KARACHI: At a time when the Federal Board of Revenue (FBR) has started releasing billions of refunds to exporters, the tax collecting authority has denied that it is deviating from its commitments that it had made with the textile exporters on the zero-rated tax regime.
“We are acting on everything we committed to the representatives of the textile associations,” FBR Spokesperson Dr Muhammad Iqbal told The Banker Pakistan.
“But if they demand anything other than what we committed, we cannot provide it because of our limitations.”
All Pakistan Textile Mills Association (APTMA) has been constantly blaming the FBR, saying it lacks commitment in implementing the agreement it signed with the textile industry regarding the resumption of zero-rated tax regime.
“There is a serious lack of will on part of the government in implementing the zero-rated tax regime,” commented APTMA Vice Chairman Atif Inam.
Finance Minister Ishaq Dar, during his budget speech on June 3, announced that the zero-rated tax regime would be implemented for five major export-oriented sectors including textile, carpet, leather, sports goods and surgical industries from the next fiscal year starting from July 1, 2016.
The news was welcomed by the textile mills and other sectors that had been lobbying for the measure for years.
Up until a few years ago, these sectors were exempted from numerous taxes by a zero-rated tax regime, however, the regime was called into question in a plea that argued that exporters had been selling their (tax protected) goods in the domestic market as well.
The FBR says the regime has been properly implemented with effect from July 1, 2016. However, ATPMA has accused the government of not implementing it in letter and spirit.
“The problem of refunds is still there. If exporters were losing Rs5 million in refunds before the implementation of zero-rated tax regime, they are now losing Rs2 million,” said Inam.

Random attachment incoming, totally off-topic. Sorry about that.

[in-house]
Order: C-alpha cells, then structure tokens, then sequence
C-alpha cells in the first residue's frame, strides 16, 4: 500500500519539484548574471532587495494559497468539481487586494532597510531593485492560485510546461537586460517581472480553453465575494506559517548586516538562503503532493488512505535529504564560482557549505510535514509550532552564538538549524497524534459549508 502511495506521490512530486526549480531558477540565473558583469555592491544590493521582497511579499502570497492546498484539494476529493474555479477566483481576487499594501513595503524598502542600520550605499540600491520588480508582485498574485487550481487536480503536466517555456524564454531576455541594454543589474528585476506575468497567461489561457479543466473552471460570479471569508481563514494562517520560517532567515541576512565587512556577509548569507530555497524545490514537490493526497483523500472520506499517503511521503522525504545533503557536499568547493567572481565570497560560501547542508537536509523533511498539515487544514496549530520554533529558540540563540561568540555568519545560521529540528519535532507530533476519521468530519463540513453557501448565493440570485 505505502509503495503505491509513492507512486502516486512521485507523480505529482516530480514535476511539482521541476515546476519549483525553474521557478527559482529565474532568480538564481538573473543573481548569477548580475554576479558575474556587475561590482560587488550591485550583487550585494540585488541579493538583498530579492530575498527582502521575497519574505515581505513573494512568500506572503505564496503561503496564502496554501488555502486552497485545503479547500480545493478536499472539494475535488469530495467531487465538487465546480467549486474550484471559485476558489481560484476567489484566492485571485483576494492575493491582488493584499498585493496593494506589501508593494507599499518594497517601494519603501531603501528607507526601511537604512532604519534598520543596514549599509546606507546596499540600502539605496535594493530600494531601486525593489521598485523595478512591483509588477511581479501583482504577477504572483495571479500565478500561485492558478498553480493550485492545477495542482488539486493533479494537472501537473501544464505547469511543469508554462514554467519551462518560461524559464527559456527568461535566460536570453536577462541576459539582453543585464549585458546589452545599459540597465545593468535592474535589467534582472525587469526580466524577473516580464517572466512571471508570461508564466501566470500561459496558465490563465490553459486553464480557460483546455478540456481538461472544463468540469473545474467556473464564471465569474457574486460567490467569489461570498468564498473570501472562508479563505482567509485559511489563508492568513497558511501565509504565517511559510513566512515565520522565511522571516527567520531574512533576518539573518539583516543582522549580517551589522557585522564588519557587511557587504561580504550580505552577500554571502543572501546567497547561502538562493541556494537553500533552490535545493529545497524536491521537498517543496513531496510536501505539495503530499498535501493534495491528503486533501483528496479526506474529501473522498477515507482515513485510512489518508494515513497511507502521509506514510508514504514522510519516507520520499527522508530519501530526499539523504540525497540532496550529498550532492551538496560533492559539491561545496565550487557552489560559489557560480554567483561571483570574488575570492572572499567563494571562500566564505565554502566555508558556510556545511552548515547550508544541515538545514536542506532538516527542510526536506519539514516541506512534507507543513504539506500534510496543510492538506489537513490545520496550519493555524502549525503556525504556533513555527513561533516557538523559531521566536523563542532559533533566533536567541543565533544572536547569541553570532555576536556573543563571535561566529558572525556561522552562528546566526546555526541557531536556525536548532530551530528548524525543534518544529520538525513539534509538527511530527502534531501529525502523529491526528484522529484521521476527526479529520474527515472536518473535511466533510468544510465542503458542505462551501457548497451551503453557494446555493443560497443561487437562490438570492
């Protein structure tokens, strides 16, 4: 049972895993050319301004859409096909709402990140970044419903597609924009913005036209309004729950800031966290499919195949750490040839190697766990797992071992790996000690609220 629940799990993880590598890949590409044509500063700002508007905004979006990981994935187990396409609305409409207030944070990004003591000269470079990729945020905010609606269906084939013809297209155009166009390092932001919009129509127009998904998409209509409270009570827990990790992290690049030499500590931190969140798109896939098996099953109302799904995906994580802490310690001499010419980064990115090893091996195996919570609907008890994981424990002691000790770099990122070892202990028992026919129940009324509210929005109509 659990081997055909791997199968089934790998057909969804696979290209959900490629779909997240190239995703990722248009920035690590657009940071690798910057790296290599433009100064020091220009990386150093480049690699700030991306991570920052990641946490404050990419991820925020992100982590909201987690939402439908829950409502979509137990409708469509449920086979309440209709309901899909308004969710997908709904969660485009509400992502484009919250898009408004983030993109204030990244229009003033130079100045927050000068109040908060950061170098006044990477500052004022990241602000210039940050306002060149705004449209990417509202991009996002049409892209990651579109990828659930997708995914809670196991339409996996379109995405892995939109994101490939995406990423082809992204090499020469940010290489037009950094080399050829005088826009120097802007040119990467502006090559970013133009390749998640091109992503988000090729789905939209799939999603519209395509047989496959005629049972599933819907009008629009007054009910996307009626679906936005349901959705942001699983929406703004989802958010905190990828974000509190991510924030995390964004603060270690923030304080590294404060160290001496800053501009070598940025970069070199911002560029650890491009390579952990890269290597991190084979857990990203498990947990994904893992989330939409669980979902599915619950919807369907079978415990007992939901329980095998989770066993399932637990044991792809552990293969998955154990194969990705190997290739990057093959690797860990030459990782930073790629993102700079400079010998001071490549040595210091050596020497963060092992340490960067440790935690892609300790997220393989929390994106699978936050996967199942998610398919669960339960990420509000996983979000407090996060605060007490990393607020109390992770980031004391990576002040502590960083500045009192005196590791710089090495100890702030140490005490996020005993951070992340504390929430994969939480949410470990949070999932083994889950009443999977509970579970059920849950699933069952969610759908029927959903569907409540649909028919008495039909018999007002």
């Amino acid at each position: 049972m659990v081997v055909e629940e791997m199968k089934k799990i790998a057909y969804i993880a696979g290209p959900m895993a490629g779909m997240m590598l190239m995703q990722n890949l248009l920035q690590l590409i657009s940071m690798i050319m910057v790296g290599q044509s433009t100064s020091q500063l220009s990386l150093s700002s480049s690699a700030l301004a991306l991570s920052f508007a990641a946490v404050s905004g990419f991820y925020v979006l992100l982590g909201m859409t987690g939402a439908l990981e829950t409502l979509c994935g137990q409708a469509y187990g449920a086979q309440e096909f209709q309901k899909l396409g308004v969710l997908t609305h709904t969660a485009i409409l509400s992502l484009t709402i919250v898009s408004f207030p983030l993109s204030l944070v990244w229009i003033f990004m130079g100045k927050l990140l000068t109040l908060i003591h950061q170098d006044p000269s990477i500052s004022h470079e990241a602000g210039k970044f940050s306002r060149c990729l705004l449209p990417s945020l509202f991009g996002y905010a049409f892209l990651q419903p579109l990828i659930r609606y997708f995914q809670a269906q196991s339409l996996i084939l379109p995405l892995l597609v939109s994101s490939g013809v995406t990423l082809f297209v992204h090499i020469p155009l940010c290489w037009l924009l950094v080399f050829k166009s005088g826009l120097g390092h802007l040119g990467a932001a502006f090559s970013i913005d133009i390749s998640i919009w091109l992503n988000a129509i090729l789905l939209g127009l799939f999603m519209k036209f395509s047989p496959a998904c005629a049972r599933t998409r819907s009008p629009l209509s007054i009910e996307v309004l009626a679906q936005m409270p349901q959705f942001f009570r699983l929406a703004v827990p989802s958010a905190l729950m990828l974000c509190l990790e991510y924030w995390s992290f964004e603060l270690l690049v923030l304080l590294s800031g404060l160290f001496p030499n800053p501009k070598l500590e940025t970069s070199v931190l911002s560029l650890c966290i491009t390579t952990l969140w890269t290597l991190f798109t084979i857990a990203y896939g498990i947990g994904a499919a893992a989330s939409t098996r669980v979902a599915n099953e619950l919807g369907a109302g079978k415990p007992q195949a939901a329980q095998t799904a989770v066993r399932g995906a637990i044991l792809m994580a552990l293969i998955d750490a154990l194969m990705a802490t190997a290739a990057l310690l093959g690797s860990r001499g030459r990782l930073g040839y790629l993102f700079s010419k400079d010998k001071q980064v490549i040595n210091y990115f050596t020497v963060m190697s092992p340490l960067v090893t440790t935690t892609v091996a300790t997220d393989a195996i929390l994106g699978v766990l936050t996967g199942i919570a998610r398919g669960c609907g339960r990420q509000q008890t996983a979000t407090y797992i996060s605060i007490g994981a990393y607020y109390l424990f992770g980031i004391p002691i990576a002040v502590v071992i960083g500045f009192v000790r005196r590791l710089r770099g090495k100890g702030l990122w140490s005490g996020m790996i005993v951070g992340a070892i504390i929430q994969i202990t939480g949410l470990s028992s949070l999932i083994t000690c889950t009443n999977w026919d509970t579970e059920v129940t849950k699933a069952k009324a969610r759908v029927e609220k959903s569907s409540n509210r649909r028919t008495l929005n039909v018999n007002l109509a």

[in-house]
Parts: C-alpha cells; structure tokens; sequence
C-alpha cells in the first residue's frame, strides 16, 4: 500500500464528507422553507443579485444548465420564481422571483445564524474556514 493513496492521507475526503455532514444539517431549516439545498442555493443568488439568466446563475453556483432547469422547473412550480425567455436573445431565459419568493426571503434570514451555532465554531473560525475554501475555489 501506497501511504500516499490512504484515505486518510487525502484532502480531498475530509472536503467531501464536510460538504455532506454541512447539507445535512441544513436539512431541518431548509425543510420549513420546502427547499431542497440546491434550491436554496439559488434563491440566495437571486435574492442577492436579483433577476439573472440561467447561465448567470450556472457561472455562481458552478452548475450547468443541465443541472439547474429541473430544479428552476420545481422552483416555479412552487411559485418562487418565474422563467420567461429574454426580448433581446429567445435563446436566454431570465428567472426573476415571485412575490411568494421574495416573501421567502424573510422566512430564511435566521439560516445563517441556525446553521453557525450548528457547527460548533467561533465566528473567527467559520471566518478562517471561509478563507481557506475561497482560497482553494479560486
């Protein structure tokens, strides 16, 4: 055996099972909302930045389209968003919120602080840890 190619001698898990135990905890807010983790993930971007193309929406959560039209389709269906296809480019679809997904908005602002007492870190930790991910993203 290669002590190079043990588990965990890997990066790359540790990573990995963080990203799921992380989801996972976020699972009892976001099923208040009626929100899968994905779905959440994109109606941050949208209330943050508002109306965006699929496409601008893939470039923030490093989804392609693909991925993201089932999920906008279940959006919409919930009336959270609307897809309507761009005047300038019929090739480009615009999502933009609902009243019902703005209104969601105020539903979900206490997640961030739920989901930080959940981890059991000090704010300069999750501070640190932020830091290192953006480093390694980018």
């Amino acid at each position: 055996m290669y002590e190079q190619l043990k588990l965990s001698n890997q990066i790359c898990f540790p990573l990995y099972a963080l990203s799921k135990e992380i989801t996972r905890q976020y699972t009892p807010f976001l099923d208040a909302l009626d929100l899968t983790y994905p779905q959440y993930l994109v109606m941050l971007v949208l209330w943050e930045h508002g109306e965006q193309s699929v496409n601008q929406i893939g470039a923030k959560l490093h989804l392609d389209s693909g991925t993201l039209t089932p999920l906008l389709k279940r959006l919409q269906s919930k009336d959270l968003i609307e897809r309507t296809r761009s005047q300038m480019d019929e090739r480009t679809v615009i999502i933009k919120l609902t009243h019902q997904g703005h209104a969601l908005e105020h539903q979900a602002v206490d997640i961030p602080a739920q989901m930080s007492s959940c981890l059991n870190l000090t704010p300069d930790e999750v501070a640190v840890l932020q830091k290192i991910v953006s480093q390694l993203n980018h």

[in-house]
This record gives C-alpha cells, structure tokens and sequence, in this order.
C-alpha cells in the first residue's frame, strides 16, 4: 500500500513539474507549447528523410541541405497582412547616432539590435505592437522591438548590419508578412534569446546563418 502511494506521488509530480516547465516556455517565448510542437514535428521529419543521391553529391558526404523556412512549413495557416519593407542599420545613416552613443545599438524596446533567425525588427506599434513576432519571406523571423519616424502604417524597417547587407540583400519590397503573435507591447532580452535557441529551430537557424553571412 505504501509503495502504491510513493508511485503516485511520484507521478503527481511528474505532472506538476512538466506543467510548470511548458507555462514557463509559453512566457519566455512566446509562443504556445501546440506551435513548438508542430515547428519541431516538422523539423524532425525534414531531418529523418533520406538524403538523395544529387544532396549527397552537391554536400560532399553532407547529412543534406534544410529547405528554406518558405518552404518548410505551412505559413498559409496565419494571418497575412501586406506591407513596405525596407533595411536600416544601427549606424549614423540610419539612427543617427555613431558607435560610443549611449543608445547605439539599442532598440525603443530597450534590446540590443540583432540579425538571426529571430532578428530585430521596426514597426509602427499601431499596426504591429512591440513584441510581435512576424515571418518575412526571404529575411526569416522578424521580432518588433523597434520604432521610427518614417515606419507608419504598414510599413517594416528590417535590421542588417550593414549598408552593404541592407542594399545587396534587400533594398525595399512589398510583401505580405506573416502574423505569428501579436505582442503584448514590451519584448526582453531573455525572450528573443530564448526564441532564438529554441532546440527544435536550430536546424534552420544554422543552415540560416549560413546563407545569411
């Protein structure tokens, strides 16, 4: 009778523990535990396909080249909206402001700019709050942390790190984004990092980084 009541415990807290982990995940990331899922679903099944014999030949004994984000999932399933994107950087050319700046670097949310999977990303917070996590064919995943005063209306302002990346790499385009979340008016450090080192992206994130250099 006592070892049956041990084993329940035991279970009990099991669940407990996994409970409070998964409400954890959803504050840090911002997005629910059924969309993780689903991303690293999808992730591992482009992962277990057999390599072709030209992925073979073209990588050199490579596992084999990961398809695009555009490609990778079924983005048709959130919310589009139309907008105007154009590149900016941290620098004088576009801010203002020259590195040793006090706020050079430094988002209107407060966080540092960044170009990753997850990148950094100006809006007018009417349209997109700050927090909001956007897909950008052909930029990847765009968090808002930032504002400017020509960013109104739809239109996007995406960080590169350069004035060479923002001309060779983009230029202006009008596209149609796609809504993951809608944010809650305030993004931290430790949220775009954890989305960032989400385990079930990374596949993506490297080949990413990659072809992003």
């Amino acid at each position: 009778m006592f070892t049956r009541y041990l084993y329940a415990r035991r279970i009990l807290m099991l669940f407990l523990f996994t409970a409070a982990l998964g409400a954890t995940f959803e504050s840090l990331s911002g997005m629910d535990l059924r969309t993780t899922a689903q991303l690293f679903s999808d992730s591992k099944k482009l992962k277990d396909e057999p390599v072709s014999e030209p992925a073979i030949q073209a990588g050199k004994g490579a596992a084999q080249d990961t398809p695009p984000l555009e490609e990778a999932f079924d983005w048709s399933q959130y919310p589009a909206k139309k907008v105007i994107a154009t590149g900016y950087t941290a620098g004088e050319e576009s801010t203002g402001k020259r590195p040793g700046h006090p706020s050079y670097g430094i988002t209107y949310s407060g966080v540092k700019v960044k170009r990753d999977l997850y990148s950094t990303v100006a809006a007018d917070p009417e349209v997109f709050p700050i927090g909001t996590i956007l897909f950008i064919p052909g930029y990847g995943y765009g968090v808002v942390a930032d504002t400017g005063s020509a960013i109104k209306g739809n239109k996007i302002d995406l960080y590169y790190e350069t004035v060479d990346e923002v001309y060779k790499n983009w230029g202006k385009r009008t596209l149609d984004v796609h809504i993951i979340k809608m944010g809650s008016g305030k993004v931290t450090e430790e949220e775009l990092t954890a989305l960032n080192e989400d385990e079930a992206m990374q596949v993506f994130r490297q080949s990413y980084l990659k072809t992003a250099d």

Two weeks ago, APTMA published advertisements in leading newspapers asking the government to stop ‘some elements’ who were trying to sabotage the agreement made between Dar and 18 textile associations.
The advertisement also mentioned that the government is threatening to collect ‘Further Tax’ on which the two parties agreed that it would be zero rated.
APTMA also said that the government agreed to apply the zero-rated tax regime on major capital investment, machinery and essential spare parts being imported by the five export oriented sectors.
When asked, the FBR spokesperson said that the tax authorities collect ‘Further Tax’ from those industries that do business with unregistered industries so that they pay some form of taxes.
“There are few areas where the FBR cannot stop collecting taxes. For instance, there are some imported raw materials that have considerably high local consumption, but they are also used by exporters. In such cases, the FBR has to collect taxes on all imports and then reimburse the funds to the exporters,” he added.
“Despite all these systemic shortcomings, we are ready to sit with the textile industry to sort out issues related to the zero-rated tax regime,” he said